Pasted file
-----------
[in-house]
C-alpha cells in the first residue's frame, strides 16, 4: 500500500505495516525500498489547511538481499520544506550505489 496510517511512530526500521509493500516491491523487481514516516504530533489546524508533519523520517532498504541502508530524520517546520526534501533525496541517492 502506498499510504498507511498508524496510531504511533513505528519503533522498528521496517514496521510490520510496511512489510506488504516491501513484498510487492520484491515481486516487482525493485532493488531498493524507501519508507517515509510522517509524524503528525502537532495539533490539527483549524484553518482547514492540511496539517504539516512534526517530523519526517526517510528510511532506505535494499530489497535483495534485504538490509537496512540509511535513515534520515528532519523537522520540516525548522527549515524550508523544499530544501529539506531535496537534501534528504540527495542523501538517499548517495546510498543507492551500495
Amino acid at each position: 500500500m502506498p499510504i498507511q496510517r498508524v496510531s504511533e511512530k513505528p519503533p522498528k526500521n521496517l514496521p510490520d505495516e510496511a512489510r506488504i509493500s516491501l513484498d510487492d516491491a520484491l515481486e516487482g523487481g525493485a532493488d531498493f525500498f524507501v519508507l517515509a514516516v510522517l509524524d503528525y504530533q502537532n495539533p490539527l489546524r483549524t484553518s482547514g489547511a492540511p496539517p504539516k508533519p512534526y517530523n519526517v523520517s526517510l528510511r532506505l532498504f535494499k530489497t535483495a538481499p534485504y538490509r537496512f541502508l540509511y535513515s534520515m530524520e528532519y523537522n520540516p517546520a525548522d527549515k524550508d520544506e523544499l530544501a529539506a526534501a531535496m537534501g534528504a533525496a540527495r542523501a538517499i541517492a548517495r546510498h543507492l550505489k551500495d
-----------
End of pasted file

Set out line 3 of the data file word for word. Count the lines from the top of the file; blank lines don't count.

Amino acid at each position: 500500500m502506498p499510504i498507511q496510517r498508524v496510531s504511533e511512530k513505528p519503533p522498528k526500521n521496517l514496521p510490520d505495516e510496511a512489510r506488504i509493500s516491501l513484498d510487492d516491491a520484491l515481486e516487482g523487481g525493485a532493488d531498493f525500498f524507501v519508507l517515509a514516516v510522517l509524524d503528525y504530533q502537532n495539533p490539527l489546524r483549524t484553518s482547514g489547511a492540511p496539517p504539516k508533519p512534526y517530523n519526517v523520517s526517510l528510511r532506505l532498504f535494499k530489497t535483495a538481499p534485504y538490509r537496512f541502508l540509511y535513515s534520515m530524520e528532519y523537522n520540516p517546520a525548522d527549515k524550508d520544506e523544499l530544501a529539506a526534501a531535496m537534501g534528504a533525496a540527495r542523501a538517499i541517492a548517495r546510498h543507492l550505489k551500495d